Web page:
This article is more than 1 year old
Google slides text message 2FA a little closer to the door
A Prompt response to insecurity
Text messages aren't a great way to implement two-factor authentication, but it's a technique that's stubbornly persistent. Now Google has decided to push things along by pushing its alternative into production.
The Chocolate Factory's alternative is called "Google Prompt". Instead of sending users a one-time code in a text message, it asks users if they are trying to sign in. If they are, in they go. If they're not expecting the login prompt, down come the shutters.
Prompt first landed as a trial back in July, replacing 2FA with an app. As the company explained here, TXT-based 2FA is susceptible to phishing, so a prompt improves security.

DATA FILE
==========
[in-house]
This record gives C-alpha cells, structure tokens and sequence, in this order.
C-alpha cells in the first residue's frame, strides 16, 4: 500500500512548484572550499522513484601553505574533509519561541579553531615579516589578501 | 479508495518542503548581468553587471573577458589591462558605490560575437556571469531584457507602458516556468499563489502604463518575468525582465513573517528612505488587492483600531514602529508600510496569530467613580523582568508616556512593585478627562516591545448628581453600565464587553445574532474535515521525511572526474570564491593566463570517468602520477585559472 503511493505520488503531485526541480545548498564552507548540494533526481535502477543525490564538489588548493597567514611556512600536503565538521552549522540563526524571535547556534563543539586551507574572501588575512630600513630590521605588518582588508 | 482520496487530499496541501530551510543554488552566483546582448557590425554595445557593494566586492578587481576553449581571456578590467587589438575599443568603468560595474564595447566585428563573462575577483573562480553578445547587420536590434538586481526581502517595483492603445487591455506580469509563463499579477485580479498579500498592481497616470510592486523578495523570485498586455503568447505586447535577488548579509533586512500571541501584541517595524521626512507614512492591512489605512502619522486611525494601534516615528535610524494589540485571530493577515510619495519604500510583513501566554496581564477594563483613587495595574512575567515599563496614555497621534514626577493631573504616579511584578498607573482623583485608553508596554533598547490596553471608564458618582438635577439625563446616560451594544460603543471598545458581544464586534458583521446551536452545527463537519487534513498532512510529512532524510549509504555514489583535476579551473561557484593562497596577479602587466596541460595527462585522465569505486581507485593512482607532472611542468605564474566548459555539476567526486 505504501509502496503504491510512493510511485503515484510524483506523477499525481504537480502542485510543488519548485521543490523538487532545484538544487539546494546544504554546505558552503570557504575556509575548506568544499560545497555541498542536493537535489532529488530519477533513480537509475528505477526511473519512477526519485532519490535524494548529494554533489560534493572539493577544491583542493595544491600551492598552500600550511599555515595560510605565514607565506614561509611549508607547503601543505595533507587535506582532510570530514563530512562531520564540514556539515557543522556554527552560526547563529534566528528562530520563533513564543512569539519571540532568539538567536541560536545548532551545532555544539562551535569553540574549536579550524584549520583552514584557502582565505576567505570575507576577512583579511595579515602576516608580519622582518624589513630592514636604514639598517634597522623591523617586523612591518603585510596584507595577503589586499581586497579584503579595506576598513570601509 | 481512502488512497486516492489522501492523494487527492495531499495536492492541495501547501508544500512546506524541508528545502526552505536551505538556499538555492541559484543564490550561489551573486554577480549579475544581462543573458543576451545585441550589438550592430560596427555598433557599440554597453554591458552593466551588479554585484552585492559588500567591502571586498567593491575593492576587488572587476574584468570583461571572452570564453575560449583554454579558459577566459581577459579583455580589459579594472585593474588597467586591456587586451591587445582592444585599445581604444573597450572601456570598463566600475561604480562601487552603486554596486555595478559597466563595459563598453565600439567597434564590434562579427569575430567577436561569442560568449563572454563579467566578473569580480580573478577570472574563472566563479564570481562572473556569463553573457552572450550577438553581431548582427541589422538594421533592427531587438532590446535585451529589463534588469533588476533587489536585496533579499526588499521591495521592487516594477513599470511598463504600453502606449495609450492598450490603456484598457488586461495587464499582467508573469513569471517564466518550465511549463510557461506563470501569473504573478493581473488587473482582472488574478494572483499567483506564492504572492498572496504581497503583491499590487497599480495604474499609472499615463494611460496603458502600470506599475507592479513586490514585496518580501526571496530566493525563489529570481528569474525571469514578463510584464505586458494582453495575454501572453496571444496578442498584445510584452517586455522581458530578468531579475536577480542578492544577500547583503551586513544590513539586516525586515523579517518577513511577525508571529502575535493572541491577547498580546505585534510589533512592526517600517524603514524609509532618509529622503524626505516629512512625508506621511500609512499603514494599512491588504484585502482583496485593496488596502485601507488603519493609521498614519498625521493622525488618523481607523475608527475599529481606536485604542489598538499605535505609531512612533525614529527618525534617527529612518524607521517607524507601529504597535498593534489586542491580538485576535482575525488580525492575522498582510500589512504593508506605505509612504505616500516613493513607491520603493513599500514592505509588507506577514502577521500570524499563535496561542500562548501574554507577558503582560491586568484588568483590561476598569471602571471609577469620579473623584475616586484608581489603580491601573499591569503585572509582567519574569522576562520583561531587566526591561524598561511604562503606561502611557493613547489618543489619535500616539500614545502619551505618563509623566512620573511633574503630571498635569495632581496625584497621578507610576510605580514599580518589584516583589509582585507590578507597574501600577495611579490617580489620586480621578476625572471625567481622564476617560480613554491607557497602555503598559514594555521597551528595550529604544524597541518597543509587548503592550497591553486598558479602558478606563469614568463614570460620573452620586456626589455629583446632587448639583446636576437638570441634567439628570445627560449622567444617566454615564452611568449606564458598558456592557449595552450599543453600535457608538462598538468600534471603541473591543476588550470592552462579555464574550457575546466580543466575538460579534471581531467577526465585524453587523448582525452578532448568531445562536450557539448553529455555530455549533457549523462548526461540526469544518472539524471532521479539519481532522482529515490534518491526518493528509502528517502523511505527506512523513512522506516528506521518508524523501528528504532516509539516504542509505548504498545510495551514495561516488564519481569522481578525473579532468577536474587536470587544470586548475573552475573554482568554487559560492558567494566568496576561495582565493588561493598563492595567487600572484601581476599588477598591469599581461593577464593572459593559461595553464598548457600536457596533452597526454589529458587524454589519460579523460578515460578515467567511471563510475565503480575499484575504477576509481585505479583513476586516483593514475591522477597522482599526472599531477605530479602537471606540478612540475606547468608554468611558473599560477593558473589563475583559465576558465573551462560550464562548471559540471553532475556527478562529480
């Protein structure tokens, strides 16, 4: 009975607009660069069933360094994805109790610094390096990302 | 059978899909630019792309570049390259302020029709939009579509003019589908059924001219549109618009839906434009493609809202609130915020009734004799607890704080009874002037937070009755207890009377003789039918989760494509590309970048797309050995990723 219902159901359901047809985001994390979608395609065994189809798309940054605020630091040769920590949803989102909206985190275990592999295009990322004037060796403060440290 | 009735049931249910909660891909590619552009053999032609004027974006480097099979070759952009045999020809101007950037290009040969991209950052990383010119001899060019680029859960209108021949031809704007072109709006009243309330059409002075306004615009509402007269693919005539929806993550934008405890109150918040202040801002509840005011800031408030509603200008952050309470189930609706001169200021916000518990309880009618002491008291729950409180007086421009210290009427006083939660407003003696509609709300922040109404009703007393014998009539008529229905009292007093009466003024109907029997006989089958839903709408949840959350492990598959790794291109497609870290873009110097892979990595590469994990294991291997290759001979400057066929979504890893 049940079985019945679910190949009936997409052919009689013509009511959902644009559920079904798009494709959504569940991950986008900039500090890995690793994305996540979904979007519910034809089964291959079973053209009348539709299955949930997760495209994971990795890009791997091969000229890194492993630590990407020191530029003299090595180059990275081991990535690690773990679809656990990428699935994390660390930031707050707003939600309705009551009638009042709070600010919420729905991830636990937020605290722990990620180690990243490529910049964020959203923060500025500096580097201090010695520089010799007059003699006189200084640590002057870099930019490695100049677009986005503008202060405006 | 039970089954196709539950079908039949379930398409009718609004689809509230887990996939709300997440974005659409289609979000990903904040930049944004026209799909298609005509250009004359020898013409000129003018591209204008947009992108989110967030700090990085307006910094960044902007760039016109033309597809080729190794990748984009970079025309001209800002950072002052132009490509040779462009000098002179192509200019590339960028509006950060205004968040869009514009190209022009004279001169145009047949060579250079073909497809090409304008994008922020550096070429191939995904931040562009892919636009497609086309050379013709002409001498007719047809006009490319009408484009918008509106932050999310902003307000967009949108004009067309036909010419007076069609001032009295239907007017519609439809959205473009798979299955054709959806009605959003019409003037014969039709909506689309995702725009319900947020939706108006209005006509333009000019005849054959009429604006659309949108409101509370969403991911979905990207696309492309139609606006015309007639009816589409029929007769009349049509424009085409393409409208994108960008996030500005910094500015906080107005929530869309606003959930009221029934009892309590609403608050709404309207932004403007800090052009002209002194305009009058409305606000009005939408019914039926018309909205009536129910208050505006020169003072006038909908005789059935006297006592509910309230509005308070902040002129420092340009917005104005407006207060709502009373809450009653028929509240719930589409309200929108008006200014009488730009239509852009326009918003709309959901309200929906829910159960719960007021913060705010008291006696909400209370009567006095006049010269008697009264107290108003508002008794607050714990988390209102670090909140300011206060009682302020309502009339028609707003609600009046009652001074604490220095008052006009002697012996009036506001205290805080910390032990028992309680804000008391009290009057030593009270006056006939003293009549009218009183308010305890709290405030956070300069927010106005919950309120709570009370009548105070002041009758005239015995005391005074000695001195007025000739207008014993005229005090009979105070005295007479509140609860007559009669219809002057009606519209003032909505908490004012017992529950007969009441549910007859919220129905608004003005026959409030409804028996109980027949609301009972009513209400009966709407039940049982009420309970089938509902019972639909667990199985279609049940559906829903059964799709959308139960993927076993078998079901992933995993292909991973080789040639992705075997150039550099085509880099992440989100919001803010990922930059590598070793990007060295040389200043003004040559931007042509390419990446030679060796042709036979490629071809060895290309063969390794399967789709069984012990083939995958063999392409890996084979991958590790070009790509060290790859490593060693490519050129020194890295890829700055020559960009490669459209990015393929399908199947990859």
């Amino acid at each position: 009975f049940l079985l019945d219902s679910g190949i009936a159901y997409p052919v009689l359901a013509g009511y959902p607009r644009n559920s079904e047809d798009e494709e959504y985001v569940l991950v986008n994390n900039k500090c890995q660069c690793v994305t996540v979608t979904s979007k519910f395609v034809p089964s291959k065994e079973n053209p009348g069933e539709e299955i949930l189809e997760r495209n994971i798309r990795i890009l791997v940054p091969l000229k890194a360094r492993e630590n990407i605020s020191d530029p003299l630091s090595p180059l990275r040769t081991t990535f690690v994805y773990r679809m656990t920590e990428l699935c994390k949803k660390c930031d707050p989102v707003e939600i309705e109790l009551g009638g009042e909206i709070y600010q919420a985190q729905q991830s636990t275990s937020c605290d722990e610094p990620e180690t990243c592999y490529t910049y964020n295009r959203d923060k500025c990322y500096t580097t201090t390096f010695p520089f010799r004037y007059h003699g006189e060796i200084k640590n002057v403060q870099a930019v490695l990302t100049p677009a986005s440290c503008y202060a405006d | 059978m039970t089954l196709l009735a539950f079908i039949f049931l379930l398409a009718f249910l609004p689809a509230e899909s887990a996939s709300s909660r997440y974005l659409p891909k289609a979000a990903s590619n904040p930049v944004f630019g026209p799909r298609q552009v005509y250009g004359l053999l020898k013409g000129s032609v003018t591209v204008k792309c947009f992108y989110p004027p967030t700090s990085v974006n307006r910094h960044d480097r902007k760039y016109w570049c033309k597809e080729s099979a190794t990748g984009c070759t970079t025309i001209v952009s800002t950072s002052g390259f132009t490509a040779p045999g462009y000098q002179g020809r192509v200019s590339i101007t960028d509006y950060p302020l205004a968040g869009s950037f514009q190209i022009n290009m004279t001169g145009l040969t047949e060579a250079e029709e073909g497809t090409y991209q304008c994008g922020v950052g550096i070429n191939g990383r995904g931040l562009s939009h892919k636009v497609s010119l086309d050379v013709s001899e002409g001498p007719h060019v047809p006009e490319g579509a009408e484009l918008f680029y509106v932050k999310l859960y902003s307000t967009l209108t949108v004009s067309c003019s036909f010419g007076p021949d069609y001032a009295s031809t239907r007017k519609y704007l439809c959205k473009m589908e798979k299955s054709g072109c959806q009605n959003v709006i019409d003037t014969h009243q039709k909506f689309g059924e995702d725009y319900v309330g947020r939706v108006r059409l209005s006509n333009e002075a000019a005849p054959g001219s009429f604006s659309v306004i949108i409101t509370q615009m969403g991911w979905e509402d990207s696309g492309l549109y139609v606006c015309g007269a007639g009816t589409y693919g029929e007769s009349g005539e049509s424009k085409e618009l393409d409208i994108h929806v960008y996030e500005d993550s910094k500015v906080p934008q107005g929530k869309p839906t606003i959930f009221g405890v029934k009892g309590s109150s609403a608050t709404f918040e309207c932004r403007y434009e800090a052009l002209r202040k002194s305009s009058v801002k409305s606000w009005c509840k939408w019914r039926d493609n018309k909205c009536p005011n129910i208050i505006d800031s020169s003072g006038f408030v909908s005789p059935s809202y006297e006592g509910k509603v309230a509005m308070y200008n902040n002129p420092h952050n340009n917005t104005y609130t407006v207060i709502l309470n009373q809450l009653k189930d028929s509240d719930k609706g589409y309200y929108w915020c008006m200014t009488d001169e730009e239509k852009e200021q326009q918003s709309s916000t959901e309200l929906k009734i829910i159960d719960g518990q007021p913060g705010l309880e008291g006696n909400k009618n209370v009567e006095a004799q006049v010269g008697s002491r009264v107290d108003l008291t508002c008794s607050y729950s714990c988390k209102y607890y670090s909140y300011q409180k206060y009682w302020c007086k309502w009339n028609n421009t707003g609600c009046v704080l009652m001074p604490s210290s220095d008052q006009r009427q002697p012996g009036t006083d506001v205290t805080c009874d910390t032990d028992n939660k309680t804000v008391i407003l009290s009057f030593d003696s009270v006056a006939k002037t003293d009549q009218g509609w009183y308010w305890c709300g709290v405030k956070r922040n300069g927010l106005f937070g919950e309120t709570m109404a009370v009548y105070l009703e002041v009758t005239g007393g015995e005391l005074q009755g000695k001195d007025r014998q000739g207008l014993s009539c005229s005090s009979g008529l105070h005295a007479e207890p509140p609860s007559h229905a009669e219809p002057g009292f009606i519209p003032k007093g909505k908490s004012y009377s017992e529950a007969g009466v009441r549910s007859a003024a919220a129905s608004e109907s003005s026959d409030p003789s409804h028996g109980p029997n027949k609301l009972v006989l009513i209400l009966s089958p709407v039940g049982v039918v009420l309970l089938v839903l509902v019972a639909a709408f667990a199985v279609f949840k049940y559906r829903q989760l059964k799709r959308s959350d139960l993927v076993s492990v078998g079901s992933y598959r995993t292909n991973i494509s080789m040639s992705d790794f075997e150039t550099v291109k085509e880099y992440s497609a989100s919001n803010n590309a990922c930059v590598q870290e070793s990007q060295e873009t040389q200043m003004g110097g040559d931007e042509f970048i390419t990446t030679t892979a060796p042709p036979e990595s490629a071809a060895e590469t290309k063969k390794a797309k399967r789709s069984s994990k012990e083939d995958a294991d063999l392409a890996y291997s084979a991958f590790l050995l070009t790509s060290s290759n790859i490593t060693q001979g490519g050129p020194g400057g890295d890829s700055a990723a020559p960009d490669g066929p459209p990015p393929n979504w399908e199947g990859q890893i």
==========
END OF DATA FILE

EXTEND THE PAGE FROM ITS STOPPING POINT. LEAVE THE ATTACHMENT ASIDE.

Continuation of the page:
Infosec bods have long warned that 2FA-by-text was insecure. Last year, NIST said it should be deprecated, and the problems were made manifest in May when attackers started exploiting Signalling System 7 (SS7) vulnerabilities to steal 2FA-protected logins.
Last month, Positive Technologies named gmail as one service still vulnerable to compromise via SS7.
Mountain View is following one of the NIST's preferred paths, an app for 2FA.
For now, text-based 2FA will remain, as one of the second choices alongside Authenticator, backup codes, or Google's Security Keys.
As the blog post noted, “This will only impact users who have not yet set up 2SV. Current 2SV users' settings will be unaffected. In addition, if a user attempts to set up 2SV but doesn’t have a compatible mobile device, he or she will be prompted to use SMS as their authentication method instead.”
One reason for retaining text 2FA is that the Prompts app needs a data connection to work.
The 2FA app supports both Android and iOS phones (Apple users need the Google app to use Prompts). ®